March 21, 2004

"Private affluence and public squalor"...a positive indicator

Thomas Friedman has an interesting op-ed, which I think has things exactly wrong:

"But it will require some radical changes in politics: While India has the hardware of democracy — free elections — it still lacks a lot of the software — decent, responsive, transparent local government. While China has none of the hardware of democracy, in the form of free elections, its institutions have been better at building infrastructure and services for China's people and foreign investors.

When I was in Bangalore recently, my hotel room was across the hall from that of a visiting executive of a major U.S. multinational, which operates in India and China, and we used to chat. One day, in a whisper, he said to me that if he compared what China and India had done by way of building infrastructure in the last decade, India lost badly. Bangalore may be India's Silicon Valley, but its airport (finally being replaced) is like a seedy bus station with airplanes.

Few people in India with energy and smarts would think of going into politics. People don't expect or demand much from their representatives and therefore they are not interested in paying them much in taxes, so most local governments are starved of both revenues and talent."...

The infrastructure ploy is a fall-back position for leftizoids who have been forced to concede that government can't actually build an economy. So their position is "The economy can't grow until after we raise taxes and build roads and airports..." Or "until after we build a new City Hall to house the better government that we need before the economy can grow."

India is doing it right, Doing what the US did. What was Galbraith's phrase, "Private affluence and public squalor?" That's a good sign. Buy India, sell China.

Your High School history book probably made a lot of hay with the Erie Canal. But mostly America grew by starving a fairly corrupt public sector and letting the private sector boom with low taxes and few regulations. The museums and universities and national parks and highway systems came after economic growth. Often paid-for or led by "robber barons" or their heirs. They were pulled into existence by rising expectations and prosperity. Rather than being pushed by government in the expectation that these amenities would somehow spark growth.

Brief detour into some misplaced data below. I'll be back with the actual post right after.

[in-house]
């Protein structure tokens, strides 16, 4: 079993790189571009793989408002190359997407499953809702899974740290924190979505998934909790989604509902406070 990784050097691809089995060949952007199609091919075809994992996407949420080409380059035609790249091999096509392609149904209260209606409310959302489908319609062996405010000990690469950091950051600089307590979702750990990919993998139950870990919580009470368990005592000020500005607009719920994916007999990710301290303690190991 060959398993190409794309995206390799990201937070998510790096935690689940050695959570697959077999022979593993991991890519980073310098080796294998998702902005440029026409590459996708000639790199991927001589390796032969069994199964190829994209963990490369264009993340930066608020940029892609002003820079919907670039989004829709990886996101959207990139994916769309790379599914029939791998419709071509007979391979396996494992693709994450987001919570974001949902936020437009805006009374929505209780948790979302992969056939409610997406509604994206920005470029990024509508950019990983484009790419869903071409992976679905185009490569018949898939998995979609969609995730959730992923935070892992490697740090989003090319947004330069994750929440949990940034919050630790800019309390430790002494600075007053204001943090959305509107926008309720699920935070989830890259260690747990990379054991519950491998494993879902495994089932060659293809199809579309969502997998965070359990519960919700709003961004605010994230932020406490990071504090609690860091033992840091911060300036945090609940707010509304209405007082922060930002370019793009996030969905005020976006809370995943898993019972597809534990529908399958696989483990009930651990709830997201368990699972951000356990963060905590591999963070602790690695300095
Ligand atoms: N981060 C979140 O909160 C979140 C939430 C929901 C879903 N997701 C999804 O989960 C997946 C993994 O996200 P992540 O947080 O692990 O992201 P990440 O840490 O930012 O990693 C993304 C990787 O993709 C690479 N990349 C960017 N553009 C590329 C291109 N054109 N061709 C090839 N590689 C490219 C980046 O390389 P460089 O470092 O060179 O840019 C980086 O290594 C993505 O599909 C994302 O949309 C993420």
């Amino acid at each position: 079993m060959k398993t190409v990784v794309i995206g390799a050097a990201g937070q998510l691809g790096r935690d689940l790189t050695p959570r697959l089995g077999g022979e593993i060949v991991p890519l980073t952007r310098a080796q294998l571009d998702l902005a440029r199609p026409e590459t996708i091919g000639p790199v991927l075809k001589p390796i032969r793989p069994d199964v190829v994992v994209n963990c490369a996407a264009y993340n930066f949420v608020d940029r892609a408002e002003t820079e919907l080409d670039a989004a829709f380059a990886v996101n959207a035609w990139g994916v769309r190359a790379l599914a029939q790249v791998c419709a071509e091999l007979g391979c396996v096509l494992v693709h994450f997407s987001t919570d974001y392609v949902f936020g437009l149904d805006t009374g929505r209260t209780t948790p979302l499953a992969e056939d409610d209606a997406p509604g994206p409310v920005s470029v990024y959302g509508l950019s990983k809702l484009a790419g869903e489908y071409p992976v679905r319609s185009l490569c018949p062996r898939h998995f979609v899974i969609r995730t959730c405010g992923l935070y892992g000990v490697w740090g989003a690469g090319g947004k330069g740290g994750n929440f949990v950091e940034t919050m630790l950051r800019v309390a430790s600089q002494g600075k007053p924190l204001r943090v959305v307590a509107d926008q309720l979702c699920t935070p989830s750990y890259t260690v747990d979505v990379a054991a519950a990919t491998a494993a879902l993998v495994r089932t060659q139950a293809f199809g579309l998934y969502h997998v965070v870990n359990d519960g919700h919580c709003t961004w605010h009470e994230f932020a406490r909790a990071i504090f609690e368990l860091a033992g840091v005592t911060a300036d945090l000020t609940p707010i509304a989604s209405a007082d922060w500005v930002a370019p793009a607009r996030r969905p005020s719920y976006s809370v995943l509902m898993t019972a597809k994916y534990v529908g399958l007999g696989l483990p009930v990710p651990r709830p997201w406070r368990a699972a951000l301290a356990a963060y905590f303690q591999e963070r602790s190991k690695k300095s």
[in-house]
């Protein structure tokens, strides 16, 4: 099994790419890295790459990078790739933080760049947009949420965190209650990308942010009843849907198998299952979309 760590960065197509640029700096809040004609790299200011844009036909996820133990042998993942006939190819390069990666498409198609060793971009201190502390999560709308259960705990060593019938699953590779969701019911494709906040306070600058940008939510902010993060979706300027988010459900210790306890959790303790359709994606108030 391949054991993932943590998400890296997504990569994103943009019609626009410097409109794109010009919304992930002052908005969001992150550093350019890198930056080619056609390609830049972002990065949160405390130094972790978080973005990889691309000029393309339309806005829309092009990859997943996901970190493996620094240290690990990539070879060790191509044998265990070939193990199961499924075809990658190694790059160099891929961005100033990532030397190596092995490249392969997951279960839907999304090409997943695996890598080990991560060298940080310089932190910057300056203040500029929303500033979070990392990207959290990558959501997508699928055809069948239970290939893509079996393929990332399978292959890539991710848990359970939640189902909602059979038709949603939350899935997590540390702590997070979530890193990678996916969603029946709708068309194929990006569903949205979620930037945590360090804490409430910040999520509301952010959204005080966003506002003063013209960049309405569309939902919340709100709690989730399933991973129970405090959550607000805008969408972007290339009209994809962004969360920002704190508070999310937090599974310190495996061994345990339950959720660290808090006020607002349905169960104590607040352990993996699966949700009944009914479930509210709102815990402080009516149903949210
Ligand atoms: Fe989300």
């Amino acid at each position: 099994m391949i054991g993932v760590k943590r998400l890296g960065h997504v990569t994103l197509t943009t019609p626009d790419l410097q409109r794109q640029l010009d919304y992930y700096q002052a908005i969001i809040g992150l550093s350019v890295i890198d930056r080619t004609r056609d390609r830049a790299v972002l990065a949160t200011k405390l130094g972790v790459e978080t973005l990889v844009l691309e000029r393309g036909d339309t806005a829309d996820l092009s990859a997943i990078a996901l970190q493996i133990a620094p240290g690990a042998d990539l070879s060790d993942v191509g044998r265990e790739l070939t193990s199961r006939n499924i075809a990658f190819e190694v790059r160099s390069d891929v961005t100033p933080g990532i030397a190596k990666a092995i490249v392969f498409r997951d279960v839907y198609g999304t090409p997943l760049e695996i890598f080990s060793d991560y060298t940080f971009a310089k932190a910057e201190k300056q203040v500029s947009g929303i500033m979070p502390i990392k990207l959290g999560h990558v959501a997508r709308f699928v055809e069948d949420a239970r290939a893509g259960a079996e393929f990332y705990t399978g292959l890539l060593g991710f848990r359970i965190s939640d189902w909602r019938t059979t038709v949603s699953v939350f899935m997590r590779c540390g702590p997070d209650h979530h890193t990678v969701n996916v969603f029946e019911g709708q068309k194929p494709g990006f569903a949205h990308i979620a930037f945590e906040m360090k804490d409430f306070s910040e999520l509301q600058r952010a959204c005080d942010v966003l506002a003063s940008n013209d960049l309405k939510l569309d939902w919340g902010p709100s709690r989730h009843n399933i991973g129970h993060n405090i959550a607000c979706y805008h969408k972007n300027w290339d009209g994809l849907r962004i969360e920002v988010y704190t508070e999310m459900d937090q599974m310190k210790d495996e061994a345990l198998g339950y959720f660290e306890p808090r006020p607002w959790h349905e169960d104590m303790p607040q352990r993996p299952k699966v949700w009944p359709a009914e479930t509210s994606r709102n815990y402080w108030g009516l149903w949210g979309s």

Likewise the demands for good government came after the great explosions of wealth. Your history book probably implied that "The Gilded Age" and its plutocrats caused corruption and bad government. To which reformers responded with things like the Progressive Movement. But the corruption was there all along. It was increased national wealth that stimulated us to indulge in luxuries like reform movements.

"Few people in India with energy and smarts would think of going into politics.." That was just how things once were in America. Or rather, how they would have looked to a NYT columnist of 100 or 150 years ago. Actually, men with "energy and smarts" were entering politics, but they were poor and hungry ruffians that a Thomas Friedman would have disdained. When the wealthy and elegant young Theodore Roosevelt decided to enter the mire of New York politics, his social equals thought he had gone mad.

(Even the Erie Canal was not one those "highways to nowhere" that get built in Infrastructure-Land. It was a fairly visionary public project, but the need, the demand, the wealth to build it, all existed prior. The canal was busy from the moment it opened. The histories tend to imply that the world stood still until the canal was built. That suddenly, with the opening of the canal, settlers started heading West. No way. "In nine years, Canal tolls more than recouped the entire cost of construction..." That's the tip-off. )

(via Orrin Judd)

Posted by John Weidner at March 21, 2004 10:05 AM
Weblog by John Weidner